Retinal transplants using induced pluripotent stem (iPS) cells can help partially restore lost visual function in mice, a Riken research institute study has found.

Scientists said photoreceptors, a permanent and irreplaceable element of the retina, replicated from mouse iPS cells were found to function after being transplanted.

Once the effectiveness and safety of photoreceptors derived from human iPS cells can be confirmed, scientists plan to kick off a clinical study within the next two years on people with retinal degeneration.

“If the transplant is successful, there are possibilities the technology can delay the progress of the disease or partially recover vision,” said Deputy Project Leader Michiko Mandai of the institute’s Laboratory for Retinal Regeneration.

Some 30,000 people nationwide are believed to suffer from retinal degeneration, a mostly inherited condition that destroys photoreceptors.

The latest study was published in the U.S. academic journal Stem Cell Reports on Jan. 10.

Photoreceptors are vital to human vision, as they are responsible for converting light into signals and sending them to neurons connected to the brain. They are sandwiched between these neurons and the pigment epithelium, a layer of tissue that assists retinal activity. The body is unable to reproduce photoreceptors when they are destroyed, leading to vision impairment and blindness.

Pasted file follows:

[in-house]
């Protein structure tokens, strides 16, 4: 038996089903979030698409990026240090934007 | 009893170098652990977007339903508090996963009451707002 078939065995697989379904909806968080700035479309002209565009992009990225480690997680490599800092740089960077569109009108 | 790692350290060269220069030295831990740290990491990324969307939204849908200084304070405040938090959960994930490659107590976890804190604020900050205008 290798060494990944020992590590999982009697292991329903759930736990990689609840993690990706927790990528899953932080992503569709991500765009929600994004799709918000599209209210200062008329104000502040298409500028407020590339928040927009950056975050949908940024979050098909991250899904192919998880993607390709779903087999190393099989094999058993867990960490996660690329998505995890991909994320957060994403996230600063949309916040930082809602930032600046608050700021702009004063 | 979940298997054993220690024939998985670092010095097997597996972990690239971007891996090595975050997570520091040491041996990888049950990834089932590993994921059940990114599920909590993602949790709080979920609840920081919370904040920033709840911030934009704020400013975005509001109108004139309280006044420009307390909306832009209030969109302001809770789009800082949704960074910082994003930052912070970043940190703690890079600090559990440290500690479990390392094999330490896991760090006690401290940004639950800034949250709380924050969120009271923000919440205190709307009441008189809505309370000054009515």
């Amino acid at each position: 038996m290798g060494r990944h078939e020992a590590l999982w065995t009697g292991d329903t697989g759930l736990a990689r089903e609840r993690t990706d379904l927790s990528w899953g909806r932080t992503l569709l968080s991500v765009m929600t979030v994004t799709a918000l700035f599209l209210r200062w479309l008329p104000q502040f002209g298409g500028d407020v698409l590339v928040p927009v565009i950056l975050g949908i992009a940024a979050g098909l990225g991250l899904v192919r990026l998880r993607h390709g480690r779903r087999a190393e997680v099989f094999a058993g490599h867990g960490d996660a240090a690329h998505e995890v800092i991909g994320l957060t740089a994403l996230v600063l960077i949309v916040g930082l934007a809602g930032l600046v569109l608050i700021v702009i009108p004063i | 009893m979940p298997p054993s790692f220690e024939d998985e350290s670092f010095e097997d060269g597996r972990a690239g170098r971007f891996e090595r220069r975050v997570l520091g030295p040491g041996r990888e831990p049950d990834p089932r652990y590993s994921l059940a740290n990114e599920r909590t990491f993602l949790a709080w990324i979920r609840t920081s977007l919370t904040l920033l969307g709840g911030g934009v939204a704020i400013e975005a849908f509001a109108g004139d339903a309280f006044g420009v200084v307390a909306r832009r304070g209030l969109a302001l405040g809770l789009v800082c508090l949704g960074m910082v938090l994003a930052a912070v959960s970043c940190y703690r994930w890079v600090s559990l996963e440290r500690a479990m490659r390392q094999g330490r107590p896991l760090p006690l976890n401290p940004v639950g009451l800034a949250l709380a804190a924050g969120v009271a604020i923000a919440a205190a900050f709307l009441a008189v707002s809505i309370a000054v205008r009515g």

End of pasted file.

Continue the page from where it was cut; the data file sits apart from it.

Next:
The research team tackled this problem by working on what they found in an earlier study.

The scientists knew that immature photoreceptors produced from mouse iPS cells can become mature after being transplanted into mice with degenerated photoreceptors.

In the latest study, the researchers inspected retinas removed from mice after more than a month since the transplant and found that the photoreceptors were properly connected to the neurons. Signals were also found to successfully transmit to the neurons when light was shone on the retinas.

Behavioral analysis of these mice showed that about 40 percent of them reacted to light.